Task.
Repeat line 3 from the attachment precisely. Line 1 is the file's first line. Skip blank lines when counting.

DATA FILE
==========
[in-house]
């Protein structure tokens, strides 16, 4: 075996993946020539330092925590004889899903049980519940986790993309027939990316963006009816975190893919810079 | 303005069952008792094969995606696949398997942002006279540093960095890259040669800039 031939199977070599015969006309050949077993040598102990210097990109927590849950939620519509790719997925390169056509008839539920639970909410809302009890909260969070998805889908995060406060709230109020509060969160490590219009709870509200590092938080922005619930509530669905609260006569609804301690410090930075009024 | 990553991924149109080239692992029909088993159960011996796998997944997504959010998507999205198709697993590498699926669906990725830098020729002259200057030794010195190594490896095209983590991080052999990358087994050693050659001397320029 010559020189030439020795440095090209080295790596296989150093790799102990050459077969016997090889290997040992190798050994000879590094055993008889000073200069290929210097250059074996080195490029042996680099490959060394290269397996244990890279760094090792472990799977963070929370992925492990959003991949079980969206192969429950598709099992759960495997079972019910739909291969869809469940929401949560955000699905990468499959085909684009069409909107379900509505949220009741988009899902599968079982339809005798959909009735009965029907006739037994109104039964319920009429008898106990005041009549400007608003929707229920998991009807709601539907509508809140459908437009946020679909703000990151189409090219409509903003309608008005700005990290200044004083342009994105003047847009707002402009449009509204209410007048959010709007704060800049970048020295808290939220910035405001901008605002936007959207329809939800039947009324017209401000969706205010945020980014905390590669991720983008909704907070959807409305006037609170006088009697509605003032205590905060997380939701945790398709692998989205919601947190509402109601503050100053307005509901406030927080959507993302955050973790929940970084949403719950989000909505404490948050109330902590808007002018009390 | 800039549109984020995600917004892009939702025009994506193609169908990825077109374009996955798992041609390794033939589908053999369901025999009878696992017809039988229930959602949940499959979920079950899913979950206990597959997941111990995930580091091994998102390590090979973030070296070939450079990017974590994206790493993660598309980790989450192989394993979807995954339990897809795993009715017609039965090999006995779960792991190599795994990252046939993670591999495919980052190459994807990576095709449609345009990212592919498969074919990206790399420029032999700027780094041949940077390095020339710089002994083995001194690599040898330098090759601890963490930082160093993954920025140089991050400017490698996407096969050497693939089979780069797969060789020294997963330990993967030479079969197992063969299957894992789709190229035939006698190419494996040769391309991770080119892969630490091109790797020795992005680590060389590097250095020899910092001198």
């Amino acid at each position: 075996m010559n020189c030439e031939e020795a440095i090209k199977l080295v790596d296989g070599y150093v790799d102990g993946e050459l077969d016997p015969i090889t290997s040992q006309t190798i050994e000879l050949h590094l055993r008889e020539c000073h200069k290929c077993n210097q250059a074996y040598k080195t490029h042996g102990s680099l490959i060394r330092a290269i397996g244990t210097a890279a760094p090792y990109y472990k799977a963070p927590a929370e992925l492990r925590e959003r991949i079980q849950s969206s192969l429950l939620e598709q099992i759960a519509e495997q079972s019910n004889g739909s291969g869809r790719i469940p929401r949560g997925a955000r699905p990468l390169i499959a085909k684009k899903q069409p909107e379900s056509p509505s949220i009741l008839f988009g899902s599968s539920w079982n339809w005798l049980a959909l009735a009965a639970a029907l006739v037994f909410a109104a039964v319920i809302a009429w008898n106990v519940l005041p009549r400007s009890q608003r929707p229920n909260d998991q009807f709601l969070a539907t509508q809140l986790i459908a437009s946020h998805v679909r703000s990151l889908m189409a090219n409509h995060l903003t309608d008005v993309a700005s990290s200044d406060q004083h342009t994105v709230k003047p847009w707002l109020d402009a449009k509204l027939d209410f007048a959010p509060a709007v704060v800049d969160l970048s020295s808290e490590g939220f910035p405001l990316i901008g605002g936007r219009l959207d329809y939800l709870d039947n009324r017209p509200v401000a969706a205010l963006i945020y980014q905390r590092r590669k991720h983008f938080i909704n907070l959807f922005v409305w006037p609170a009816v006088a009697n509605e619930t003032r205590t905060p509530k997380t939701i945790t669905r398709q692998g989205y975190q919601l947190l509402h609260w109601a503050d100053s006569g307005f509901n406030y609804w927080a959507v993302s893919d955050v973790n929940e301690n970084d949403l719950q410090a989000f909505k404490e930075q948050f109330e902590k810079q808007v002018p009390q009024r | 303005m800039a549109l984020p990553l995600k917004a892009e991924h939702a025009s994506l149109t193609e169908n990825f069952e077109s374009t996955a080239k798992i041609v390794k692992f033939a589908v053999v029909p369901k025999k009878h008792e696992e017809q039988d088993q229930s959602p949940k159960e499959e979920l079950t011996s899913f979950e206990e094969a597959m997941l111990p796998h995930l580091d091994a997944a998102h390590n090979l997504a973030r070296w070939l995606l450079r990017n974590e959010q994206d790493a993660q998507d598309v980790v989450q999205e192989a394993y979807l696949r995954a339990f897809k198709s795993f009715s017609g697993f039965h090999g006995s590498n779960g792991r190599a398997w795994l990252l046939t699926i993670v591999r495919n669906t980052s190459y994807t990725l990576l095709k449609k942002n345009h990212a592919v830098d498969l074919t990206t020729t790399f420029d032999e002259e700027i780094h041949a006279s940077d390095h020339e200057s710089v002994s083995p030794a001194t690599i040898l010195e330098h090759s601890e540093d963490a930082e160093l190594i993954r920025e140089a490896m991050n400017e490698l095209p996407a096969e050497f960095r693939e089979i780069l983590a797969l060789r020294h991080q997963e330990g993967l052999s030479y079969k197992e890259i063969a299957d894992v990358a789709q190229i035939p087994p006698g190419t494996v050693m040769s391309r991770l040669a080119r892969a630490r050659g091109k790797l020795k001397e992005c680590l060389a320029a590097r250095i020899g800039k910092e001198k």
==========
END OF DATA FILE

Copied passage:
């Amino acid at each position: 075996m010559n020189c030439e031939e020795a440095i090209k199977l080295v790596d296989g070599y150093v790799d102990g993946e050459l077969d016997p015969i090889t290997s040992q006309t190798i050994e000879l050949h590094l055993r008889e020539c000073h200069k290929c077993n210097q250059a074996y040598k080195t490029h042996g102990s680099l490959i060394r330092a290269i397996g244990t210097a890279a760094p090792y990109y472990k799977a963070p927590a929370e992925l492990r925590e959003r991949i079980q849950s969206s192969l429950l939620e598709q099992i759960a519509e495997q079972s019910n004889g739909s291969g869809r790719i469940p929401r949560g997925a955000r699905p990468l390169i499959a085909k684009k899903q069409p909107e379900s056509p509505s949220i009741l008839f988009g899902s599968s539920w079982n339809w005798l049980a959909l009735a009965a639970a029907l006739v037994f909410a109104a039964v319920i809302a009429w008898n106990v519940l005041p009549r400007s009890q608003r929707p229920n909260d998991q009807f709601l969070a539907t509508q809140l986790i459908a437009s946020h998805v679909r703000s990151l889908m189409a090219n409509h995060l903003t309608d008005v993309a700005s990290s200044d406060q004083h342009t994105v709230k003047p847009w707002l109020d402009a449009k509204l027939d209410f007048a959010p509060a709007v704060v800049d969160l970048s020295s808290e490590g939220f910035p405001l990316i901008g605002g936007r219009l959207d329809y939800l709870d039947n009324r017209p509200v401000a969706a205010l963006i945020y980014q905390r590092r590669k991720h983008f938080i909704n907070l959807f922005v409305w006037p609170a009816v006088a009697n509605e619930t003032r205590t905060p509530k997380t939701i945790t669905r398709q692998g989205y975190q919601l947190l509402h609260w109601a503050d100053s006569g307005f509901n406030y609804w927080a959507v993302s893919d955050v973790n929940e301690n970084d949403l719950q410090a989000f909505k404490e930075q948050f109330e902590k810079q808007v002018p009390q009024r | 303005m800039a549109l984020p990553l995600k917004a892009e991924h939702a025009s994506l149109t193609e169908n990825f069952e077109s374009t996955a080239k798992i041609v390794k692992f033939a589908v053999v029909p369901k025999k009878h008792e696992e017809q039988d088993q229930s959602p949940k159960e499959e979920l079950t011996s899913f979950e206990e094969a597959m997941l111990p796998h995930l580091d091994a997944a998102h390590n090979l997504a973030r070296w070939l995606l450079r990017n974590e959010q994206d790493a993660q998507d598309v980790v989450q999205e192989a394993y979807l696949r995954a339990f897809k198709s795993f009715s017609g697993f039965h090999g006995s590498n779960g792991r190599a398997w795994l990252l046939t699926i993670v591999r495919n669906t980052s190459y994807t990725l990576l095709k449609k942002n345009h990212a592919v830098d498969l074919t990206t020729t790399f420029d032999e002259e700027i780094h041949a006279s940077d390095h020339e200057s710089v002994s083995p030794a001194t690599i040898l010195e330098h090759s601890e540093d963490a930082e160093l190594i993954r920025e140089a490896m991050n400017e490698l095209p996407a096969e050497f960095r693939e089979i780069l983590a797969l060789r020294h991080q997963e330990g993967l052999s030479y079969k197992e890259i063969a299957d894992v990358a789709q190229i035939p087994p006698g190419t494996v050693m040769s391309r991770l040669a080119r892969a630490r050659g091109k790797l020795k001397e992005c680590l060389a320029a590097r250095i020899g800039k910092e001198k």